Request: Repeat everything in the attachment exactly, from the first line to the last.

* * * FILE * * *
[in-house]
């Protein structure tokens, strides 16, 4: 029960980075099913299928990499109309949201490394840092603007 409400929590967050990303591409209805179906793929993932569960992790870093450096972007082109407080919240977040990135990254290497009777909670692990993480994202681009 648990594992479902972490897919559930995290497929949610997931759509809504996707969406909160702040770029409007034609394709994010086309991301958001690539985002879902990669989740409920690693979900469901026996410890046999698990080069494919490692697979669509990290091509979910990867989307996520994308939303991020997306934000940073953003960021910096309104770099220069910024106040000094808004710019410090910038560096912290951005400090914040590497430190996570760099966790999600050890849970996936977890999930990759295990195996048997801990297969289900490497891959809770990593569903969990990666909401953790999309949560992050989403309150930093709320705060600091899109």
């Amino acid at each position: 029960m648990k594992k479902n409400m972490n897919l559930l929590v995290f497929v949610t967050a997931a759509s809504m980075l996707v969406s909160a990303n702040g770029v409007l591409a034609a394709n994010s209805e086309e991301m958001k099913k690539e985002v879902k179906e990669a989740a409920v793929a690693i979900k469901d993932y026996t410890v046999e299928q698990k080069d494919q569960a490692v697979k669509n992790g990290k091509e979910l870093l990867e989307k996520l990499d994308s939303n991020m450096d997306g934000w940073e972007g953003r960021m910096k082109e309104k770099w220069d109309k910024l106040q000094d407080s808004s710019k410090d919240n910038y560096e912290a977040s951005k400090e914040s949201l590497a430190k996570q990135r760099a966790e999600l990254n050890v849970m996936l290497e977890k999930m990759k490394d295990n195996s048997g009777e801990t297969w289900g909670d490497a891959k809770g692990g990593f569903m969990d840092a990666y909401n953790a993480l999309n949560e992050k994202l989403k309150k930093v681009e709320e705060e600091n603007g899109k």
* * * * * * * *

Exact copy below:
[in-house]
């Protein structure tokens, strides 16, 4: 029960980075099913299928990499109309949201490394840092603007 409400929590967050990303591409209805179906793929993932569960992790870093450096972007082109407080919240977040990135990254290497009777909670692990993480994202681009 648990594992479902972490897919559930995290497929949610997931759509809504996707969406909160702040770029409007034609394709994010086309991301958001690539985002879902990669989740409920690693979900469901026996410890046999698990080069494919490692697979669509990290091509979910990867989307996520994308939303991020997306934000940073953003960021910096309104770099220069910024106040000094808004710019410090910038560096912290951005400090914040590497430190996570760099966790999600050890849970996936977890999930990759295990195996048997801990297969289900490497891959809770990593569903969990990666909401953790999309949560992050989403309150930093709320705060600091899109």
């Amino acid at each position: 029960m648990k594992k479902n409400m972490n897919l559930l929590v995290f497929v949610t967050a997931a759509s809504m980075l996707v969406s909160a990303n702040g770029v409007l591409a034609a394709n994010s209805e086309e991301m958001k099913k690539e985002v879902k179906e990669a989740a409920v793929a690693i979900k469901d993932y026996t410890v046999e299928q698990k080069d494919q569960a490692v697979k669509n992790g990290k091509e979910l870093l990867e989307k996520l990499d994308s939303n991020m450096d997306g934000w940073e972007g953003r960021m910096k082109e309104k770099w220069d109309k910024l106040q000094d407080s808004s710019k410090d919240n910038y560096e912290a977040s951005k400090e914040s949201l590497a430190k996570q990135r760099a966790e999600l990254n050890v849970m996936l290497e977890k999930m990759k490394d295990n195996s048997g009777e801990t297969w289900g909670d490497a891959k809770g692990g990593f569903m969990d840092a990666y909401n953790a993480l999309n949560e992050k994202l989403k309150k930093v681009e709320e705060e600091n603007g899109k």